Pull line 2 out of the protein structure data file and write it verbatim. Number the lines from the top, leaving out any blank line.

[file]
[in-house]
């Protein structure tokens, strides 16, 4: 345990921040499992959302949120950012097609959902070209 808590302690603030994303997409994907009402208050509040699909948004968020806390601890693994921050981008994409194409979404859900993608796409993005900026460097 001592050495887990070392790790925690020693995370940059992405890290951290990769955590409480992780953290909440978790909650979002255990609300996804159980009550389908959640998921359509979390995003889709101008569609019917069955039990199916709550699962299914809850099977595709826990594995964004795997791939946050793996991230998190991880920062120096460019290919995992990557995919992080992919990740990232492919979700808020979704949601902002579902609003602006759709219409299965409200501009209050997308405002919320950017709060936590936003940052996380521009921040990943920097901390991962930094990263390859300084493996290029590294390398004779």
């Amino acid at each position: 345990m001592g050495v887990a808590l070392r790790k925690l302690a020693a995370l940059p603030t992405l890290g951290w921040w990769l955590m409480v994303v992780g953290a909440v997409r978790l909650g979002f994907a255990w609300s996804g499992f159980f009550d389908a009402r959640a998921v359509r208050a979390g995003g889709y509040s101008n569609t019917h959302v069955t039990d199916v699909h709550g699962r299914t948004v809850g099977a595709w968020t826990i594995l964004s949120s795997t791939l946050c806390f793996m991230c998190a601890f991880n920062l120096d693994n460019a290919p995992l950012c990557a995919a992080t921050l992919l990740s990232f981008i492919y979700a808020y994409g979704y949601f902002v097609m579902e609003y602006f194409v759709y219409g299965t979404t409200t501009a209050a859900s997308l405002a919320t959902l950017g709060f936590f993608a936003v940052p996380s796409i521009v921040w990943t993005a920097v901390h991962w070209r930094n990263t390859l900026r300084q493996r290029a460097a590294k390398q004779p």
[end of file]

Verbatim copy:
């Protein structure tokens, strides 16, 4: 345990921040499992959302949120950012097609959902070209 808590302690603030994303997409994907009402208050509040699909948004968020806390601890693994921050981008994409194409979404859900993608796409993005900026460097 001592050495887990070392790790925690020693995370940059992405890290951290990769955590409480992780953290909440978790909650979002255990609300996804159980009550389908959640998921359509979390995003889709101008569609019917069955039990199916709550699962299914809850099977595709826990594995964004795997791939946050793996991230998190991880920062120096460019290919995992990557995919992080992919990740990232492919979700808020979704949601902002579902609003602006759709219409299965409200501009209050997308405002919320950017709060936590936003940052996380521009921040990943920097901390991962930094990263390859300084493996290029590294390398004779």